The Digitization Quagmire

Copyright Office Studies Mass Digitization Issues By Joel Hecker, Esq. The Copyright Office has formally recognized that the marketplace for digital versions of copyrighted books (and by extension, copyrighted photographs) is expanding rapidly. It also understands that libraries and others clearly intend to mass digitize collections for various purposes, as evidenced by the Google Book Project and other litigations.


The Copyright Office believes that issues concerning copyright law and new technologies, which were hotly debated in the Google Book cases, would benefit from further discussion among all stakeholders. To that end, the Copyright Office recently issued a 40 page analysis plus
The court ruled that the proposed class action settlement would inappropriately implement a forward-looking business arrangement which would grant Google significant rights to exploit entire books without permission from copyright owners, while at the same time releasing claims well beyond those alleged in the complaint. The court also found that the proposed settlement encroached on Congress’s responsibility for setting copyright policy, which traditionally has been the exclusive domain of the legislative branch.

Although photographers were not specifically involved in that lawsuit, the opinion directly affected them since a companion lawsuit brought by the American Society of Media Photographers (ASMP) and others against Google alleged substantially the same wrongdoings and sought substantially the same relief.

It was the intent of the photographer plaintiffs to become a part of any resolution of the initial lawsuit so that any determination as to authors and publishers would thereby also encompass photographers. The photographers’ case is also ongoing the proposed settlement agreement in the authors’ case has been that The Copyright Office recognizes that these developments have sparked public debate on the risks and opportunities that mass book digitization may create. Questions raised by the Copyright Office include, as stated in the Analysis:
What mass digitization projects are currently underway in the United States?
What are the objectives and who are the intended beneficiaries?
How are the exclusive rights of copyright owners implicated?
What exceptions or limitations may apply, to whom, and in what circumstances?
To the extent there are public policy goals at issue, what could Congress do to facilitate or control the boundaries of mass digitization projects?
Would orphan works legislation help?
Are efficient and cost-effective licensing options available?
Could Congress encourage or even require new licensing schemes for mass digitization? Could it provide direction and oversight to authors, publishers, libraries, and technology companies as they explore solutions?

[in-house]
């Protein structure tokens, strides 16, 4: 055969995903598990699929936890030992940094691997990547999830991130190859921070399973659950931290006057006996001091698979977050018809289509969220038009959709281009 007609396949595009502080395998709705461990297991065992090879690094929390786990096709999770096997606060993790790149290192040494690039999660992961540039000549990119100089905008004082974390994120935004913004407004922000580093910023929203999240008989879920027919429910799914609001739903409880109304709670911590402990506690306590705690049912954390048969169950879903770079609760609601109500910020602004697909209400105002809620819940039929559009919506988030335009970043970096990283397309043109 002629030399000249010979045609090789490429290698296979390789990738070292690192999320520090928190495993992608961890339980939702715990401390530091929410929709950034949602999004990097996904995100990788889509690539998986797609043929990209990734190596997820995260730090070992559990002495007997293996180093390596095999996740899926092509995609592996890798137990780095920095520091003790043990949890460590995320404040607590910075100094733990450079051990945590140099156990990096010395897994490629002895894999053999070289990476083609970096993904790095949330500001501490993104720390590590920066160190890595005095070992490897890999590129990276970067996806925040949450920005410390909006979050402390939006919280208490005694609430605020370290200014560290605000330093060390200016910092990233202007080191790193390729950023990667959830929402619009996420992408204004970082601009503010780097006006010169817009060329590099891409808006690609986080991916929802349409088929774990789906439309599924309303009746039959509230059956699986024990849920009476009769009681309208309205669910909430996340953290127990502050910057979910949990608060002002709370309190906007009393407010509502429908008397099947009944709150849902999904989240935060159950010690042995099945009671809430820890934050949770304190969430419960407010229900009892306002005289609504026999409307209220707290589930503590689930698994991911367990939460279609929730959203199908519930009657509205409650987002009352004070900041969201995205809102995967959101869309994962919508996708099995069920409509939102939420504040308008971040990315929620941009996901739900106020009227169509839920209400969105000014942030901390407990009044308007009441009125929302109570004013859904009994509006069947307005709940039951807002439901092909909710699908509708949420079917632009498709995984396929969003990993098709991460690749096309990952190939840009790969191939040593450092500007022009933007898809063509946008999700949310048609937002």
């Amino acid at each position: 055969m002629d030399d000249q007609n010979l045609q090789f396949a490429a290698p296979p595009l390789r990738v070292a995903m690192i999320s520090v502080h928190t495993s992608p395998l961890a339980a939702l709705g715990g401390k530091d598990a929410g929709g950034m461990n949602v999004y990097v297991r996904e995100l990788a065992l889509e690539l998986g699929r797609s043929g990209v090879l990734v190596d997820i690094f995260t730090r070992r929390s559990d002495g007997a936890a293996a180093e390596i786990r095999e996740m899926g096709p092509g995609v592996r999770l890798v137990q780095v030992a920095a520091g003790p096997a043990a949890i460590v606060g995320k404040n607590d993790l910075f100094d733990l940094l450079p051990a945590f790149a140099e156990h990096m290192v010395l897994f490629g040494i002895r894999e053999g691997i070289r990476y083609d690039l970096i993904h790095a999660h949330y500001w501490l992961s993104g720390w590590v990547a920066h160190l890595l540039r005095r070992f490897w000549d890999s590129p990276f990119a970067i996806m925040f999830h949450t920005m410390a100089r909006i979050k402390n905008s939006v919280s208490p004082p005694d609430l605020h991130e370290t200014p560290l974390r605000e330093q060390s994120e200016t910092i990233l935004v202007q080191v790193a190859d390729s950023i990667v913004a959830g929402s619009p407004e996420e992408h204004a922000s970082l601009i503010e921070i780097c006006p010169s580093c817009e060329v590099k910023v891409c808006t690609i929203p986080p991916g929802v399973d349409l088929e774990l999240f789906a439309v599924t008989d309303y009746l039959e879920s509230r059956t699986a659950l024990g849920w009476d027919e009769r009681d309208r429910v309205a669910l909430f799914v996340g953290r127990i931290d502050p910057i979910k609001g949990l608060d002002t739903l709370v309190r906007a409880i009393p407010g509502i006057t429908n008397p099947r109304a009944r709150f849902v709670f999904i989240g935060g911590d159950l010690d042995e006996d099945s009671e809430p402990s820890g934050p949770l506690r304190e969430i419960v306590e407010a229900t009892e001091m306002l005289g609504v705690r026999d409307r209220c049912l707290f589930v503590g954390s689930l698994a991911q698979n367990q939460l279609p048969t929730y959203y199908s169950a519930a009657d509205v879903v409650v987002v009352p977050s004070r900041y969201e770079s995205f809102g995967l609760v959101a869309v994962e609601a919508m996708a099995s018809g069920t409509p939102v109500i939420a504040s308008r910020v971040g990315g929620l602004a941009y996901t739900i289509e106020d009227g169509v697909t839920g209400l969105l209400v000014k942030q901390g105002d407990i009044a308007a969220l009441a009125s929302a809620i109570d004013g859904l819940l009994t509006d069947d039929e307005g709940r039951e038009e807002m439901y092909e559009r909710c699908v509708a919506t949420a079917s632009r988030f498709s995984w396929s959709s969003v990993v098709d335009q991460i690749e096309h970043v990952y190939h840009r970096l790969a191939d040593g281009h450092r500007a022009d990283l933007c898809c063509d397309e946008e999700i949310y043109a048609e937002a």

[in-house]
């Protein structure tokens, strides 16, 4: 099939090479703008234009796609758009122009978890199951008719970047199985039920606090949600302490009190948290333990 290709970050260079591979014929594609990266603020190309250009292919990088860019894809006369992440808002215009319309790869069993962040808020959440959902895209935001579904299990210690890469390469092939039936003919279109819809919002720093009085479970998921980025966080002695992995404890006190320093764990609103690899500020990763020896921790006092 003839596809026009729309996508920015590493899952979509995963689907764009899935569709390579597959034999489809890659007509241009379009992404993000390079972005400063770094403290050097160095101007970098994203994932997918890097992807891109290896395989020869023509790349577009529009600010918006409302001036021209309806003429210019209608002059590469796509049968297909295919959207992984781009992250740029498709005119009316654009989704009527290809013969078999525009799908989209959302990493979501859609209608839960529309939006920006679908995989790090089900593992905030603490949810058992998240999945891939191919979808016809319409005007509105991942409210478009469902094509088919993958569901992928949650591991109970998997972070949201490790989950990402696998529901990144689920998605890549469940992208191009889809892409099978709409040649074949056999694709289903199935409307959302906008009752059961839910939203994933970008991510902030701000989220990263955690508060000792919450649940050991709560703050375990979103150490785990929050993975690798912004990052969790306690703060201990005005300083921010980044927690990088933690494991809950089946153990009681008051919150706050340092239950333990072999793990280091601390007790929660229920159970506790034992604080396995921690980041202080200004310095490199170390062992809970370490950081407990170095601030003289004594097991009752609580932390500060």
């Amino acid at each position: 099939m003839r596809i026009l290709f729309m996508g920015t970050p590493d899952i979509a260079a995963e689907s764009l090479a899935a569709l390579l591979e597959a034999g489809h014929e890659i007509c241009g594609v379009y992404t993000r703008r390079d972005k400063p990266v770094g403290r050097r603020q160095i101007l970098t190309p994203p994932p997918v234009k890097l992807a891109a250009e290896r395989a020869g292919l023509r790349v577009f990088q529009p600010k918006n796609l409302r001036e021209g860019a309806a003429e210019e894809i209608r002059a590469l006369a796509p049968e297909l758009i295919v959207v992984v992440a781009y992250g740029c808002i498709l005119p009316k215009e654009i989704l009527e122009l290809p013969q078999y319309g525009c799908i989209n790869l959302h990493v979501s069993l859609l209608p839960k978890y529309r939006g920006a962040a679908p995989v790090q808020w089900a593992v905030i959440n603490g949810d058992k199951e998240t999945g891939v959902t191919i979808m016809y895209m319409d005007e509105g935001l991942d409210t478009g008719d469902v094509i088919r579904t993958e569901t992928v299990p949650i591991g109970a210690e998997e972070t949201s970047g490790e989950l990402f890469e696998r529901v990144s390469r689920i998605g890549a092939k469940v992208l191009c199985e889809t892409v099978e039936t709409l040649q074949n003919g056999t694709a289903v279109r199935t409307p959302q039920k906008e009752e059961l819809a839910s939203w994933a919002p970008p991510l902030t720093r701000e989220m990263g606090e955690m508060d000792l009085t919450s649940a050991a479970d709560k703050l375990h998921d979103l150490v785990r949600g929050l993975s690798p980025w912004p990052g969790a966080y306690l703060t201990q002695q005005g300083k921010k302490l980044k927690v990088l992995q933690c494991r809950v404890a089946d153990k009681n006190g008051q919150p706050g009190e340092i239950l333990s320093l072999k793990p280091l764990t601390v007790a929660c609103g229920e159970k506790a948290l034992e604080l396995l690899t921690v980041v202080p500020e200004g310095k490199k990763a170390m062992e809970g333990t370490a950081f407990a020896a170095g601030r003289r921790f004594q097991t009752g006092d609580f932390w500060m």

The Analysis concludes that there is now sufficient information to undertake an intense public discussion about the broader policy implications of mass book digitization. By necessity, this discussion must address the relationship between the emerging digital marketplace and the existing copyright framework.

A key preliminary consideration is the extent to which existing digitization projects are already underway. In addition, whether the copyright owners are (or will be) in a position to offer possible market solutions for mass digitization projects should be considered.

Another concern is how to apply the existing copyright framework to the capture, collection, and preservation of “born digital” works, such as electronic books (“ebooks”) and digital photographs and other visual artworks that might be incorporated in those books. The number of these works available in the commercial marketplace has been expanding rapidly.


All these questions apply equally to orphan works as well as to works where the copyright owner is known and locatable. In the context of copyright law, the term “orphan work” generally means a work for which the copyright owner cannot be identified or located by a good faith user for the purpose of requesting permission. The Analysis acknowledges that the orphan works problem is much more extreme in the area of photography than books because the title page of books routinely identifies the author, publisher and date of publication, while photographs often lack any copyright or ownership indicia.

In 2008 as a result of the Copyright Office’s 2006 Orphan Works Report, Congress came close to adopting a consensus bill. The Analysis notes that that proposed legislation is a good starting point for the orphan works discussion, and going forward, that Congress may want to explore orphan works in the context of large-scale digitization projects.

The Analysis also discusses benefits and detriments to various options for licensing arrangements, including direct licensing between digitizers and authors or publishers on an individual basis, mandatory or voluntary collective licensing between organizations authorized to grant rights and collect royalties, and statutory licensing. The Analysis does not take a position either way on any of these issues; instead it advances arguments for and against each potential licensing scheme.


This will clearly be a complex and ongoing dialogue amongst the various stakeholders. The implications of any final resolution may profoundly impact the photography industry as we know it today. Accordingly, I suggest each of you should keep abreast of these discussions and events, and actively participate in the dialogue. You therefore may make a difference in the decision-making process.

Joel L. Hecker lectures and writes extensively on issues of concern to the photography industry. His office is located at Russo & Burke, 600 Third Ave, New York NY 10016. Phone: 1 212 557-9600. E-mail: HeckerEsq[at]aol[dot]com .Copyright 2012 Joel Hecker

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